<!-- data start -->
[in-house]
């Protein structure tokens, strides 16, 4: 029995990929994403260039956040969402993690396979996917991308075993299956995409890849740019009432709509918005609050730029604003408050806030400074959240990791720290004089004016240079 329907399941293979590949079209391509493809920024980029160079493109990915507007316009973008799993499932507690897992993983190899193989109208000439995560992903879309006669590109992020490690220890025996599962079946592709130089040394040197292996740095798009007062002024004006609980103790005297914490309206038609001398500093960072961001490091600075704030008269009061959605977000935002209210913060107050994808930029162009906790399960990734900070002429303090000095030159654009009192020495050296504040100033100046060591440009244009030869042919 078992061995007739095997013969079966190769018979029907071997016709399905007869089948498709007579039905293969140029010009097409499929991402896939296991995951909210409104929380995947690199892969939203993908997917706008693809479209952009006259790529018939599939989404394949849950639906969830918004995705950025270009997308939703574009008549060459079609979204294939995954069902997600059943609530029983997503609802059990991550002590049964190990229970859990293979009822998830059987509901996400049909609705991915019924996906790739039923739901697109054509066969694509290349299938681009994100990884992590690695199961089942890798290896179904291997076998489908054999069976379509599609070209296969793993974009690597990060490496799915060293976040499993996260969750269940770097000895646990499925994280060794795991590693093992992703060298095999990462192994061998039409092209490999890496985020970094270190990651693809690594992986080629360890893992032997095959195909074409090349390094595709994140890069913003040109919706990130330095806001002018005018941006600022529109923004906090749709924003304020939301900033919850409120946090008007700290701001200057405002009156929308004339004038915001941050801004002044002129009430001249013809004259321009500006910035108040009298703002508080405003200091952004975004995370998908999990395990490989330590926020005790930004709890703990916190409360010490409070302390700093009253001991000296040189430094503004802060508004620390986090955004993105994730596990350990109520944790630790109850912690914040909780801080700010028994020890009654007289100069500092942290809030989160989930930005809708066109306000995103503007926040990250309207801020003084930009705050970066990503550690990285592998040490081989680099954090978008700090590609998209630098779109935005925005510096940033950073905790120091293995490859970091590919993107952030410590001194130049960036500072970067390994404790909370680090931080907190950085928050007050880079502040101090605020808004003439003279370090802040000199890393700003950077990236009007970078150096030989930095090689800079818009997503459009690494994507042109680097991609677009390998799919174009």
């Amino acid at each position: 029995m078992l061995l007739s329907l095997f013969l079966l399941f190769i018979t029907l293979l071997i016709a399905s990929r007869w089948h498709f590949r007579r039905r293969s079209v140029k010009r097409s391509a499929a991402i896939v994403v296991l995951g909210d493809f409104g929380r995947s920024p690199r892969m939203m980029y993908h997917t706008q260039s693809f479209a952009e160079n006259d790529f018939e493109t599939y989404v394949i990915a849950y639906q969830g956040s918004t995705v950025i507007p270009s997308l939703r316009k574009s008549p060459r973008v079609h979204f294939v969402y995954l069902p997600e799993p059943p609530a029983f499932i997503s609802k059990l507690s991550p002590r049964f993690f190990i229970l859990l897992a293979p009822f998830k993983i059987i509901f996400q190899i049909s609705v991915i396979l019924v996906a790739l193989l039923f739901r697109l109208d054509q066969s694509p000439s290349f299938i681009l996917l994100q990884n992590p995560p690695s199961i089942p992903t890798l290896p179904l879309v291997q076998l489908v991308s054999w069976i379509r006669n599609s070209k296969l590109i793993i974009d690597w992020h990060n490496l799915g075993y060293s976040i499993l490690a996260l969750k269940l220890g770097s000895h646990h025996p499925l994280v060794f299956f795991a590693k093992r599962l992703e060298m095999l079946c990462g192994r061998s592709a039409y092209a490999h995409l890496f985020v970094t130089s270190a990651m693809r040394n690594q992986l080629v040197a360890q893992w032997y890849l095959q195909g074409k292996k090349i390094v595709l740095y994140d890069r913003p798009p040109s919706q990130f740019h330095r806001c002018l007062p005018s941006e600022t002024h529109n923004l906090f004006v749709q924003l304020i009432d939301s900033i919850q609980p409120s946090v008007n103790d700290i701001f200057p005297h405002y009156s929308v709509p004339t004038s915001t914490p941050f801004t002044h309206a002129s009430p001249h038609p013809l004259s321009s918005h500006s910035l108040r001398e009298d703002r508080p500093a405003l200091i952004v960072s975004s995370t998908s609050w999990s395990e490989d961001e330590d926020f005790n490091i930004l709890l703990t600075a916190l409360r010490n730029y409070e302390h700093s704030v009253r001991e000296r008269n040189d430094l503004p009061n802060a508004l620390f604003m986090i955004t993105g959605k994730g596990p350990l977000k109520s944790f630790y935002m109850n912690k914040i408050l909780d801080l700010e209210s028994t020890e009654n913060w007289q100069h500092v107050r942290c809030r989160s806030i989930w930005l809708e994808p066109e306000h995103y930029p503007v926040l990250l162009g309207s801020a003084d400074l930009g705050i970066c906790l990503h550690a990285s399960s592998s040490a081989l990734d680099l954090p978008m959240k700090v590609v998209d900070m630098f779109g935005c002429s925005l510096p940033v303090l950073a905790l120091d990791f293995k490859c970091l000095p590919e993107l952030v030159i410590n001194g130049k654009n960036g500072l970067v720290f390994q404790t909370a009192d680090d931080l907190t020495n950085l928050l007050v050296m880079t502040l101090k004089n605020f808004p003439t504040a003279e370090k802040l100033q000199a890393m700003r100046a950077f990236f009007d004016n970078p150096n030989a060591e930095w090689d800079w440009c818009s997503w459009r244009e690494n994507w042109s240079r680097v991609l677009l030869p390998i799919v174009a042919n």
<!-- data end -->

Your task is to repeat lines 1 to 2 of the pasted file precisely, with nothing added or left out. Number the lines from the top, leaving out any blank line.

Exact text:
[in-house]
């Protein structure tokens, strides 16, 4: 029995990929994403260039956040969402993690396979996917991308075993299956995409890849740019009432709509918005609050730029604003408050806030400074959240990791720290004089004016240079 329907399941293979590949079209391509493809920024980029160079493109990915507007316009973008799993499932507690897992993983190899193989109208000439995560992903879309006669590109992020490690220890025996599962079946592709130089040394040197292996740095798009007062002024004006609980103790005297914490309206038609001398500093960072961001490091600075704030008269009061959605977000935002209210913060107050994808930029162009906790399960990734900070002429303090000095030159654009009192020495050296504040100033100046060591440009244009030869042919 078992061995007739095997013969079966190769018979029907071997016709399905007869089948498709007579039905293969140029010009097409499929991402896939296991995951909210409104929380995947690199892969939203993908997917706008693809479209952009006259790529018939599939989404394949849950639906969830918004995705950025270009997308939703574009008549060459079609979204294939995954069902997600059943609530029983997503609802059990991550002590049964190990229970859990293979009822998830059987509901996400049909609705991915019924996906790739039923739901697109054509066969694509290349299938681009994100990884992590690695199961089942890798290896179904291997076998489908054999069976379509599609070209296969793993974009690597990060490496799915060293976040499993996260969750269940770097000895646990499925994280060794795991590693093992992703060298095999990462192994061998039409092209490999890496985020970094270190990651693809690594992986080629360890893992032997095959195909074409090349390094595709994140890069913003040109919706990130330095806001002018005018941006600022529109923004906090749709924003304020939301900033919850409120946090008007700290701001200057405002009156929308004339004038915001941050801004002044002129009430001249013809004259321009500006910035108040009298703002508080405003200091952004975004995370998908999990395990490989330590926020005790930004709890703990916190409360010490409070302390700093009253001991000296040189430094503004802060508004620390986090955004993105994730596990350990109520944790630790109850912690914040909780801080700010028994020890009654007289100069500092942290809030989160989930930005809708066109306000995103503007926040990250309207801020003084930009705050970066990503550690990285592998040490081989680099954090978008700090590609998209630098779109935005925005510096940033950073905790120091293995490859970091590919993107952030410590001194130049960036500072970067390994404790909370680090931080907190950085928050007050880079502040101090605020808004003439003279370090802040000199890393700003950077990236009007970078150096030989930095090689800079818009997503459009690494994507042109680097991609677009390998799919174009």